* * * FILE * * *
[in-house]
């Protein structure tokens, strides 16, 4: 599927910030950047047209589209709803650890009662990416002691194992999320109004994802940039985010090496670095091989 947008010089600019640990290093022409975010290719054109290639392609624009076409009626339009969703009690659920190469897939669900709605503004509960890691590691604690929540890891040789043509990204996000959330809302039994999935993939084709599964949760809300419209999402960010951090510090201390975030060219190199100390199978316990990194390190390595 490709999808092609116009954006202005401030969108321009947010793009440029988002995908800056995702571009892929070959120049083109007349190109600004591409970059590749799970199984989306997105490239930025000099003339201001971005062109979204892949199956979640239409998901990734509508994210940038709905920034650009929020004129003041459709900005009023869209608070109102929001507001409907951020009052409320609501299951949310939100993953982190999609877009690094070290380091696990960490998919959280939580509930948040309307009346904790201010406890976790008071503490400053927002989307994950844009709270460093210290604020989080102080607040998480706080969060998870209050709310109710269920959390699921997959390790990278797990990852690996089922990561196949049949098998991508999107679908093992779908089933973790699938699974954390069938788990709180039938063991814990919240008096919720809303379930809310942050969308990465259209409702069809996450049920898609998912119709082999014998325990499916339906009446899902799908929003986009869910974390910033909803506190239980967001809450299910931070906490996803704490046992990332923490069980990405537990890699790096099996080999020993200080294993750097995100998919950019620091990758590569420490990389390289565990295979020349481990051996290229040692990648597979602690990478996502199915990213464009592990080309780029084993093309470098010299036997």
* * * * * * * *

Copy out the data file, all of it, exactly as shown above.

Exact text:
[in-house]
């Protein structure tokens, strides 16, 4: 599927910030950047047209589209709803650890009662990416002691194992999320109004994802940039985010090496670095091989 947008010089600019640990290093022409975010290719054109290639392609624009076409009626339009969703009690659920190469897939669900709605503004509960890691590691604690929540890891040789043509990204996000959330809302039994999935993939084709599964949760809300419209999402960010951090510090201390975030060219190199100390199978316990990194390190390595 490709999808092609116009954006202005401030969108321009947010793009440029988002995908800056995702571009892929070959120049083109007349190109600004591409970059590749799970199984989306997105490239930025000099003339201001971005062109979204892949199956979640239409998901990734509508994210940038709905920034650009929020004129003041459709900005009023869209608070109102929001507001409907951020009052409320609501299951949310939100993953982190999609877009690094070290380091696990960490998919959280939580509930948040309307009346904790201010406890976790008071503490400053927002989307994950844009709270460093210290604020989080102080607040998480706080969060998870209050709310109710269920959390699921997959390790990278797990990852690996089922990561196949049949098998991508999107679908093992779908089933973790699938699974954390069938788990709180039938063991814990919240008096919720809303379930809310942050969308990465259209409702069809996450049920898609998912119709082999014998325990499916339906009446899902799908929003986009869910974390910033909803506190239980967001809450299910931070906490996803704490046992990332923490069980990405537990890699790096099996080999020993200080294993750097995100998919950019620091990758590569420490990389390289565990295979020349481990051996290229040692990648597979602690990478996502199915990213464009592990080309780029084993093309470098010299036997």